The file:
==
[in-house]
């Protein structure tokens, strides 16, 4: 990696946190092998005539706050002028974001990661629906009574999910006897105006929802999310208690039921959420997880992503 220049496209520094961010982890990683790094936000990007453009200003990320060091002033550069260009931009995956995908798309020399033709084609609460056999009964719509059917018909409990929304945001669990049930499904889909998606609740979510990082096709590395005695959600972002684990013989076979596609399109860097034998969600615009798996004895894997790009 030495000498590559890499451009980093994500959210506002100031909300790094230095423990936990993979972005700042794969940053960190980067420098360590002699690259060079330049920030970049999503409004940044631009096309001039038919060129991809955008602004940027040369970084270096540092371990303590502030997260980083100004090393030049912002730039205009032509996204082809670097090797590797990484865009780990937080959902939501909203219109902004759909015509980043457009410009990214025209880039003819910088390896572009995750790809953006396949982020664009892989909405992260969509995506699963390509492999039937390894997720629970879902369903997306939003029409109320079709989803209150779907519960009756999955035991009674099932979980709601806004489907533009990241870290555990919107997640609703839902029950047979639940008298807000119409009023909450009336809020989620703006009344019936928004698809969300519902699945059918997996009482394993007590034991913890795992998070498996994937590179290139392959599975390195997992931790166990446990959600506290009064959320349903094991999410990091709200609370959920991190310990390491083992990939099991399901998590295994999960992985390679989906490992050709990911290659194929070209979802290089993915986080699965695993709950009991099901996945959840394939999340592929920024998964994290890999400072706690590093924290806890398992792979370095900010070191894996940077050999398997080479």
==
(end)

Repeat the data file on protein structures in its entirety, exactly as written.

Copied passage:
[in-house]
């Protein structure tokens, strides 16, 4: 990696946190092998005539706050002028974001990661629906009574999910006897105006929802999310208690039921959420997880992503 220049496209520094961010982890990683790094936000990007453009200003990320060091002033550069260009931009995956995908798309020399033709084609609460056999009964719509059917018909409990929304945001669990049930499904889909998606609740979510990082096709590395005695959600972002684990013989076979596609399109860097034998969600615009798996004895894997790009 030495000498590559890499451009980093994500959210506002100031909300790094230095423990936990993979972005700042794969940053960190980067420098360590002699690259060079330049920030970049999503409004940044631009096309001039038919060129991809955008602004940027040369970084270096540092371990303590502030997260980083100004090393030049912002730039205009032509996204082809670097090797590797990484865009780990937080959902939501909203219109902004759909015509980043457009410009990214025209880039003819910088390896572009995750790809953006396949982020664009892989909405992260969509995506699963390509492999039937390894997720629970879902369903997306939003029409109320079709989803209150779907519960009756999955035991009674099932979980709601806004489907533009990241870290555990919107997640609703839902029950047979639940008298807000119409009023909450009336809020989620703006009344019936928004698809969300519902699945059918997996009482394993007590034991913890795992998070498996994937590179290139392959599975390195997992931790166990446990959600506290009064959320349903094991999410990091709200609370959920991190310990390491083992990939099991399901998590295994999960992985390679989906490992050709990911290659194929070209979802290089993915986080699965695993709950009991099901996945959840394939999340592929920024998964994290890999400072706690590093924290806890398992792979370095900010070191894996940077050999398997080479």